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NOAA 05/13/2022


Twenty-six years ago, researchers discovered seismic activity on the sun. A team led by Dr. Alexander Kosovichev, then at Stanford University, found circular waves rippling from the core of some solar flares, like this:













Above: The first known sunquake, recorded by SOHO on July 9, 1996. [more]

They named the tremors "sunquakes"--much like earthquakes except incredibly more powerful. A typical sunquake contains 40,000 times the energy released in the great San Francisco earthquake of 1906. These solar seismic waves appear to be compression waves like the "P" waves generated by an earthquake. They travel through the sun's interior and probably recombine on the opposite side of the sun to create a faint duplicate of the original ripple pattern.

Kosovichev and colleagues have since observed hundreds of sunquakes. Not all flares produce them, which is a mystery. Moreover, the ripples behave strangely. A typical wave starts off at an initial speed of ~20,000 mph, then accelerates to a maximum of 250,000 mph before disappearing. No one knows exactly why.

"We have just detected the first sunquake of Solar Cycle 25," announces Kosovichev, who is now a professor at the New Jersey Institute of Technology (NJIT). "It rippled away from the X1.5-class solar flare of May 10, 2022." The movie below, centered on the blast site, shows concentric rings emerging from the turbulent surface of the sun:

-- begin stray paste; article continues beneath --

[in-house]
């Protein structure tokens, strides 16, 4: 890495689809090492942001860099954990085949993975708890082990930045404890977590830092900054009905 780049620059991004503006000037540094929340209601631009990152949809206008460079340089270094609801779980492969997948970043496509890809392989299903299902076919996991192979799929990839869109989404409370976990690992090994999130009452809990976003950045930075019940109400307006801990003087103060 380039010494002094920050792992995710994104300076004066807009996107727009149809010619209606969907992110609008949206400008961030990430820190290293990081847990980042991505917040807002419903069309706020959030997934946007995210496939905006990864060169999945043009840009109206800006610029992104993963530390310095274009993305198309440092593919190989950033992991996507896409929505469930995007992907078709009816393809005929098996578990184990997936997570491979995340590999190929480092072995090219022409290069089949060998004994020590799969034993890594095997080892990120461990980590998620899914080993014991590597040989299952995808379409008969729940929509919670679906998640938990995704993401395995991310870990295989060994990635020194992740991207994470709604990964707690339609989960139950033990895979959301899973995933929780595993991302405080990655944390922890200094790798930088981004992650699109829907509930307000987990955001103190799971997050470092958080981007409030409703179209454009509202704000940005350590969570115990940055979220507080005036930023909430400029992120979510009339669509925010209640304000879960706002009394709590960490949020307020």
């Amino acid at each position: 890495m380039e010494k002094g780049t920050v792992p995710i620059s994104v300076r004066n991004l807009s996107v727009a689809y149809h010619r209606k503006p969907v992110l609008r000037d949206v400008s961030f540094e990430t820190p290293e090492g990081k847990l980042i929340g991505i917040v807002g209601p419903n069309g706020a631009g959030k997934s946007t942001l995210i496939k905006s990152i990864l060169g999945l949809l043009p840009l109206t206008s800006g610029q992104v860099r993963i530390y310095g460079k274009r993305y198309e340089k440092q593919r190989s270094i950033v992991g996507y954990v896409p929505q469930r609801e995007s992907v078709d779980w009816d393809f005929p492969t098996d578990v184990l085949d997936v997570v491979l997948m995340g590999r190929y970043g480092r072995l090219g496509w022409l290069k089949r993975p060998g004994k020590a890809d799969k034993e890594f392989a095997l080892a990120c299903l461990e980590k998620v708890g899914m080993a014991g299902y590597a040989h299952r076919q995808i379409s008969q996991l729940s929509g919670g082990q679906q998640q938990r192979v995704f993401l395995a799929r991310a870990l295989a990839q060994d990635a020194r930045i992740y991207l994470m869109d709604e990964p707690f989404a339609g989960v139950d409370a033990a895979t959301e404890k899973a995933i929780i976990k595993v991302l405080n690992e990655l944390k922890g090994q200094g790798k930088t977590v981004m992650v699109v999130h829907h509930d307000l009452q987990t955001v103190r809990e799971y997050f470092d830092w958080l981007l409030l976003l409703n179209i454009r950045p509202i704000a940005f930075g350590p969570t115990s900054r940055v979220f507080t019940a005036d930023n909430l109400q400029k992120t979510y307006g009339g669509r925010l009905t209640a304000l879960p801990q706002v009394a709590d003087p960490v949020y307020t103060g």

Above: A sunquake on May 10, 2022. Dopplergram movie credit: NASA/SDO

When Kosovichev discovered sunquakes in 1996, he stretched the images fourfold to highlight the ripples for press releases. This week's sunquake he has left in its raw form--not quite as easy to see, but just as impressive for a different reason. "I wanted people to appreciate how the ripples are nearly overwhelmed by turbulence," he explains. "This is why it took us so long to discover them."

Solar Cycle 25 is intensifying rapidly and many more sunquakes are in the offing. The mysterious ripples could teach researchers a great deal about the magnetic underpinnings of sunspots and how they produce the strongest flares. "We are ready to learn," says Kosovichev. Let the tremors begin

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